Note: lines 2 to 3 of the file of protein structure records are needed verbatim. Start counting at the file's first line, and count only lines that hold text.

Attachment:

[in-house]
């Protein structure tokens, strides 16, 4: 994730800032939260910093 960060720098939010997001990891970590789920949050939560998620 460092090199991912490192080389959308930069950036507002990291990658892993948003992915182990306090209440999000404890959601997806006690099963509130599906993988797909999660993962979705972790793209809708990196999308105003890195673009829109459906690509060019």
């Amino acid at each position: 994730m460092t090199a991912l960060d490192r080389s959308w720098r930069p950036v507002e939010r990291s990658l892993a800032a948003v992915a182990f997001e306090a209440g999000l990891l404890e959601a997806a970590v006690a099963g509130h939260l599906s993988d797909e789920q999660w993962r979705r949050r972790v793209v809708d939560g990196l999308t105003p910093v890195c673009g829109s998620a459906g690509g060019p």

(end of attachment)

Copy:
């Protein structure tokens, strides 16, 4: 994730800032939260910093 960060720098939010997001990891970590789920949050939560998620 460092090199991912490192080389959308930069950036507002990291990658892993948003992915182990306090209440999000404890959601997806006690099963509130599906993988797909999660993962979705972790793209809708990196999308105003890195673009829109459906690509060019």
């Amino acid at each position: 994730m460092t090199a991912l960060d490192r080389s959308w720098r930069p950036v507002e939010r990291s990658l892993a800032a948003v992915a182990f997001e306090a209440g999000l990891l404890e959601a997806a970590v006690a099963g509130h939260l599906s993988d797909e789920q999660w993962r979705r949050r972790v793209v809708d939560g990196l999308t105003p910093v890195c673009g829109s998620a459906g690509g060019p």